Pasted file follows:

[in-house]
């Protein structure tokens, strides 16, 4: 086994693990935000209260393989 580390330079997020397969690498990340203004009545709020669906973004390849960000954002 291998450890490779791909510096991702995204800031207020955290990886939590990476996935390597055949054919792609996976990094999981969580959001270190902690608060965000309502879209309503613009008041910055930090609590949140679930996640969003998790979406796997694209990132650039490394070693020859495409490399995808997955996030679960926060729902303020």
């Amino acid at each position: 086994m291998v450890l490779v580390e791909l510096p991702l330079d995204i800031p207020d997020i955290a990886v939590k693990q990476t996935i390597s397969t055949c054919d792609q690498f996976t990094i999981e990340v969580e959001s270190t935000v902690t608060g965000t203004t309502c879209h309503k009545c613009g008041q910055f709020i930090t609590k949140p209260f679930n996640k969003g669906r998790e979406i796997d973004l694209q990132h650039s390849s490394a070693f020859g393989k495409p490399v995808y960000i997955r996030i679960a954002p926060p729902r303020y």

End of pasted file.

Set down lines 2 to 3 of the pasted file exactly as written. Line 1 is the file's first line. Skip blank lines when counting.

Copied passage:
């Protein structure tokens, strides 16, 4: 086994693990935000209260393989 580390330079997020397969690498990340203004009545709020669906973004390849960000954002 291998450890490779791909510096991702995204800031207020955290990886939590990476996935390597055949054919792609996976990094999981969580959001270190902690608060965000309502879209309503613009008041910055930090609590949140679930996640969003998790979406796997694209990132650039490394070693020859495409490399995808997955996030679960926060729902303020």
């Amino acid at each position: 086994m291998v450890l490779v580390e791909l510096p991702l330079d995204i800031p207020d997020i955290a990886v939590k693990q990476t996935i390597s397969t055949c054919d792609q690498f996976t990094i999981e990340v969580e959001s270190t935000v902690t608060g965000t203004t309502c879209h309503k009545c613009g008041q910055f709020i930090t609590k949140p209260f679930n996640k969003g669906r998790e979406i796997d973004l694209q990132h650039s390849s490394a070693f020859g393989k495409p490399v995808y960000i997955r996030i679960a954002p926060p729902r303020y």